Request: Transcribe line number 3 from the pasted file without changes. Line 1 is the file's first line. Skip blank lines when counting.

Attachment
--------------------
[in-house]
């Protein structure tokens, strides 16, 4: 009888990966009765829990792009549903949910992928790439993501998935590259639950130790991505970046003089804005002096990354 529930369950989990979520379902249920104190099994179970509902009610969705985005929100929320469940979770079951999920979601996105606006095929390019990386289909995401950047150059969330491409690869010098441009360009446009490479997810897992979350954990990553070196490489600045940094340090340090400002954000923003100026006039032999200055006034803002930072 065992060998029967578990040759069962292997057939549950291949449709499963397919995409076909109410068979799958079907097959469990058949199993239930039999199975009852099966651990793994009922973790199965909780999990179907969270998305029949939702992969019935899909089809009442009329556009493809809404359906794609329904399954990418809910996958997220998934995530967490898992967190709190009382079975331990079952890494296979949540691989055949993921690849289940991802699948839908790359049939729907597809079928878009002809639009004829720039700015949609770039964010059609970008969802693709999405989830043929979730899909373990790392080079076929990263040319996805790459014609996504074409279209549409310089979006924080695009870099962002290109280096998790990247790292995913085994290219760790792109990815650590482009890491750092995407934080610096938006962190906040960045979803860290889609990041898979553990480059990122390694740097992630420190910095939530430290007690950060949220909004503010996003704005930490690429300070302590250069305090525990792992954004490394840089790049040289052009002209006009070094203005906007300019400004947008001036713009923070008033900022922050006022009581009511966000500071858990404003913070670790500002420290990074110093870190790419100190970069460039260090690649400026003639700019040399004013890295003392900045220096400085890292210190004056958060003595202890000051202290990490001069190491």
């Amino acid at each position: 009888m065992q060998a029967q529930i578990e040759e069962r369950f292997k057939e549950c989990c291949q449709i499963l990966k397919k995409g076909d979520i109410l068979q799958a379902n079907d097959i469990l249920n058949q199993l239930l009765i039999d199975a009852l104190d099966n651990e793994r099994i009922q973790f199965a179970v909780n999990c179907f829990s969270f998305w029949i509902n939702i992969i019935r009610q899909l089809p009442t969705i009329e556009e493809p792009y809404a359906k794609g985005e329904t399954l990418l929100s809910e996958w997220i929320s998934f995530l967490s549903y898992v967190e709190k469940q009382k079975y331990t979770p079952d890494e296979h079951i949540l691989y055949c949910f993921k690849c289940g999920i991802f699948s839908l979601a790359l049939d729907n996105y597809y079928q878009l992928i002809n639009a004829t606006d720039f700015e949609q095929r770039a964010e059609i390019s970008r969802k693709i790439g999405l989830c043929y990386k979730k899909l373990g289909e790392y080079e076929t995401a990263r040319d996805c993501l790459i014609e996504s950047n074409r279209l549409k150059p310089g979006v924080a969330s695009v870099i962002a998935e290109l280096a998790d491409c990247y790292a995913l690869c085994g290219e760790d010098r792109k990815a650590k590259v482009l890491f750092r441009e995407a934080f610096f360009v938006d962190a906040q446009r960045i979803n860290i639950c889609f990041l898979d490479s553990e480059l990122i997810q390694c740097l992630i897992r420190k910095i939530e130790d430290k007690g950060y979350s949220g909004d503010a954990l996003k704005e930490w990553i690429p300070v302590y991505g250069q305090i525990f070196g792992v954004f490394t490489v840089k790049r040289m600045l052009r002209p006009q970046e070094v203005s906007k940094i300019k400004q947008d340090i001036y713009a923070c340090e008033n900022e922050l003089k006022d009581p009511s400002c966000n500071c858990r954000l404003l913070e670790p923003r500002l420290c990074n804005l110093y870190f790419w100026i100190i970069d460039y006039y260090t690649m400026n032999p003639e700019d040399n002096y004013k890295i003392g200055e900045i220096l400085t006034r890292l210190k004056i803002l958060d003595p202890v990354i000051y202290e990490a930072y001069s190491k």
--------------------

């Amino acid at each position: 009888m065992q060998a029967q529930i578990e040759e069962r369950f292997k057939e549950c989990c291949q449709i499963l990966k397919k995409g076909d979520i109410l068979q799958a379902n079907d097959i469990l249920n058949q199993l239930l009765i039999d199975a009852l104190d099966n651990e793994r099994i009922q973790f199965a179970v909780n999990c179907f829990s969270f998305w029949i509902n939702i992969i019935r009610q899909l089809p009442t969705i009329e556009e493809p792009y809404a359906k794609g985005e329904t399954l990418l929100s809910e996958w997220i929320s998934f995530l967490s549903y898992v967190e709190k469940q009382k079975y331990t979770p079952d890494e296979h079951i949540l691989y055949c949910f993921k690849c289940g999920i991802f699948s839908l979601a790359l049939d729907n996105y597809y079928q878009l992928i002809n639009a004829t606006d720039f700015e949609q095929r770039a964010e059609i390019s970008r969802k693709i790439g999405l989830c043929y990386k979730k899909l373990g289909e790392y080079e076929t995401a990263r040319d996805c993501l790459i014609e996504s950047n074409r279209l549409k150059p310089g979006v924080a969330s695009v870099i962002a998935e290109l280096a998790d491409c990247y790292a995913l690869c085994g290219e760790d010098r792109k990815a650590k590259v482009l890491f750092r441009e995407a934080f610096f360009v938006d962190a906040q446009r960045i979803n860290i639950c889609f990041l898979d490479s553990e480059l990122i997810q390694c740097l992630i897992r420190k910095i939530e130790d430290k007690g950060y979350s949220g909004d503010a954990l996003k704005e930490w990553i690429p300070v302590y991505g250069q305090i525990f070196g792992v954004f490394t490489v840089k790049r040289m600045l052009r002209p006009q970046e070094v203005s906007k940094i300019k400004q947008d340090i001036y713009a923070c340090e008033n900022e922050l003089k006022d009581p009511s400002c966000n500071c858990r954000l404003l913070e670790p923003r500002l420290c990074n804005l110093y870190f790419w100026i100190i970069d460039y006039y260090t690649m400026n032999p003639e700019d040399n002096y004013k890295i003392g200055e900045i220096l400085t006034r890292l210190k004056i803002l958060d003595p202890v990354i000051y202290e990490a930072y001069s190491k």